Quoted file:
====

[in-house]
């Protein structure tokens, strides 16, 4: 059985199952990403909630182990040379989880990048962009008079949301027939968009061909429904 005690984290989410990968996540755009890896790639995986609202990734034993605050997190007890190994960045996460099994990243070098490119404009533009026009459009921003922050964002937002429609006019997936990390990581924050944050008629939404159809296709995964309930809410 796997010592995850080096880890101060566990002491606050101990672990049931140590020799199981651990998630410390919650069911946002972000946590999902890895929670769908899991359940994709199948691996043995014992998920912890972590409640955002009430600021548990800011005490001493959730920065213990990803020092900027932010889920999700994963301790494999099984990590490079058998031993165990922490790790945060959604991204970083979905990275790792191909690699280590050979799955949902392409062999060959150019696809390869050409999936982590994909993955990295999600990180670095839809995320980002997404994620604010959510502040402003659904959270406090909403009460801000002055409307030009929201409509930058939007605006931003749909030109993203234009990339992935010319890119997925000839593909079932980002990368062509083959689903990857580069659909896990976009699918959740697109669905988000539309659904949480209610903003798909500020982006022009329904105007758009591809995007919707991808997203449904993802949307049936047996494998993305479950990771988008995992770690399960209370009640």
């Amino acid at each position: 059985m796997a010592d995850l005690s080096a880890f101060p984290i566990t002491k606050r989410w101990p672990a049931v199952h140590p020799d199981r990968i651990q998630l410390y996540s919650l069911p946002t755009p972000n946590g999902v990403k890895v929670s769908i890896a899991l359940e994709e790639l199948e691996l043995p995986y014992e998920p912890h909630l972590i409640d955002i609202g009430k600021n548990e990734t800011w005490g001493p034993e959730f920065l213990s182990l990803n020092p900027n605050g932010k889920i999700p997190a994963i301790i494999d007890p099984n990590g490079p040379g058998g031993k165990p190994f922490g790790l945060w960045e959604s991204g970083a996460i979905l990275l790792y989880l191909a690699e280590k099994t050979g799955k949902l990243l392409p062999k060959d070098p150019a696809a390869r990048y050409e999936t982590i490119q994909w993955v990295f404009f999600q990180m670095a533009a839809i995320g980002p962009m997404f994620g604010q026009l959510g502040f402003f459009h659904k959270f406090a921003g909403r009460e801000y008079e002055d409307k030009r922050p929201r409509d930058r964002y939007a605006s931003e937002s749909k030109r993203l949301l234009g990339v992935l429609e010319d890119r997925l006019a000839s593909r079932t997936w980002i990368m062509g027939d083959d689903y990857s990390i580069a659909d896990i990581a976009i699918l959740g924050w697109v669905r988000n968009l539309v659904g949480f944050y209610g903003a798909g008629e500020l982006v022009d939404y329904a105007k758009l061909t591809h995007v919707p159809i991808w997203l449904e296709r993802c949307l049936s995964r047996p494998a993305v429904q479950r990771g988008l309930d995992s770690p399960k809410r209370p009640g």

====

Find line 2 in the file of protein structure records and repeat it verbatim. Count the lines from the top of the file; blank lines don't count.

């Protein structure tokens, strides 16, 4: 059985199952990403909630182990040379989880990048962009008079949301027939968009061909429904 005690984290989410990968996540755009890896790639995986609202990734034993605050997190007890190994960045996460099994990243070098490119404009533009026009459009921003922050964002937002429609006019997936990390990581924050944050008629939404159809296709995964309930809410 796997010592995850080096880890101060566990002491606050101990672990049931140590020799199981651990998630410390919650069911946002972000946590999902890895929670769908899991359940994709199948691996043995014992998920912890972590409640955002009430600021548990800011005490001493959730920065213990990803020092900027932010889920999700994963301790494999099984990590490079058998031993165990922490790790945060959604991204970083979905990275790792191909690699280590050979799955949902392409062999060959150019696809390869050409999936982590994909993955990295999600990180670095839809995320980002997404994620604010959510502040402003659904959270406090909403009460801000002055409307030009929201409509930058939007605006931003749909030109993203234009990339992935010319890119997925000839593909079932980002990368062509083959689903990857580069659909896990976009699918959740697109669905988000539309659904949480209610903003798909500020982006022009329904105007758009591809995007919707991808997203449904993802949307049936047996494998993305479950990771988008995992770690399960209370009640």